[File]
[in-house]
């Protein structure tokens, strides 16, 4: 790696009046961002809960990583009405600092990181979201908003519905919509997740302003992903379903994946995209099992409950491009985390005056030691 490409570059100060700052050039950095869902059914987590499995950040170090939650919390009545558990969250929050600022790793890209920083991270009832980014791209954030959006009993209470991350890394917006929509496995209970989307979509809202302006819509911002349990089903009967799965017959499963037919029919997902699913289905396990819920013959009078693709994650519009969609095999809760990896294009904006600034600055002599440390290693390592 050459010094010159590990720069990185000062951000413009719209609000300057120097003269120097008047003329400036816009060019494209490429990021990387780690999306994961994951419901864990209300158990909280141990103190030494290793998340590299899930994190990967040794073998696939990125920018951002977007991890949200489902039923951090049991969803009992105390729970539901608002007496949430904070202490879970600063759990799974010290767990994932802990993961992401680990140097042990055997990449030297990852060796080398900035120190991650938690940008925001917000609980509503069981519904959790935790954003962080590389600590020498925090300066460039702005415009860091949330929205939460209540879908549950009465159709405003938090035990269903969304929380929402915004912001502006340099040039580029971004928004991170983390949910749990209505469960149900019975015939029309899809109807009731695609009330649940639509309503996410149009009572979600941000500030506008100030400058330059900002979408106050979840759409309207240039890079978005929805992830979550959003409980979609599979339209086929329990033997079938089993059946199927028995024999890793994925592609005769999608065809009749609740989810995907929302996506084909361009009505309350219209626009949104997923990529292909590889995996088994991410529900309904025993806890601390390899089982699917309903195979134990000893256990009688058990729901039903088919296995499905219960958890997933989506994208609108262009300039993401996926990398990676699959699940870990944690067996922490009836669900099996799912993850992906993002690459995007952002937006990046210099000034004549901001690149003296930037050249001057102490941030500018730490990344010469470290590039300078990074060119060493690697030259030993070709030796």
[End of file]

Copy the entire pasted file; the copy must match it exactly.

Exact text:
[in-house]
């Protein structure tokens, strides 16, 4: 790696009046961002809960990583009405600092990181979201908003519905919509997740302003992903379903994946995209099992409950491009985390005056030691 490409570059100060700052050039950095869902059914987590499995950040170090939650919390009545558990969250929050600022790793890209920083991270009832980014791209954030959006009993209470991350890394917006929509496995209970989307979509809202302006819509911002349990089903009967799965017959499963037919029919997902699913289905396990819920013959009078693709994650519009969609095999809760990896294009904006600034600055002599440390290693390592 050459010094010159590990720069990185000062951000413009719209609000300057120097003269120097008047003329400036816009060019494209490429990021990387780690999306994961994951419901864990209300158990909280141990103190030494290793998340590299899930994190990967040794073998696939990125920018951002977007991890949200489902039923951090049991969803009992105390729970539901608002007496949430904070202490879970600063759990799974010290767990994932802990993961992401680990140097042990055997990449030297990852060796080398900035120190991650938690940008925001917000609980509503069981519904959790935790954003962080590389600590020498925090300066460039702005415009860091949330929205939460209540879908549950009465159709405003938090035990269903969304929380929402915004912001502006340099040039580029971004928004991170983390949910749990209505469960149900019975015939029309899809109807009731695609009330649940639509309503996410149009009572979600941000500030506008100030400058330059900002979408106050979840759409309207240039890079978005929805992830979550959003409980979609599979339209086929329990033997079938089993059946199927028995024999890793994925592609005769999608065809009749609740989810995907929302996506084909361009009505309350219209626009949104997923990529292909590889995996088994991410529900309904025993806890601390390899089982699917309903195979134990000893256990009688058990729901039903088919296995499905219960958890997933989506994208609108262009300039993401996926990398990676699959699940870990944690067996922490009836669900099996799912993850992906993002690459995007952002937006990046210099000034004549901001690149003296930037050249001057102490941030500018730490990344010469470290590039300078990074060119060493690697030259030993070709030796």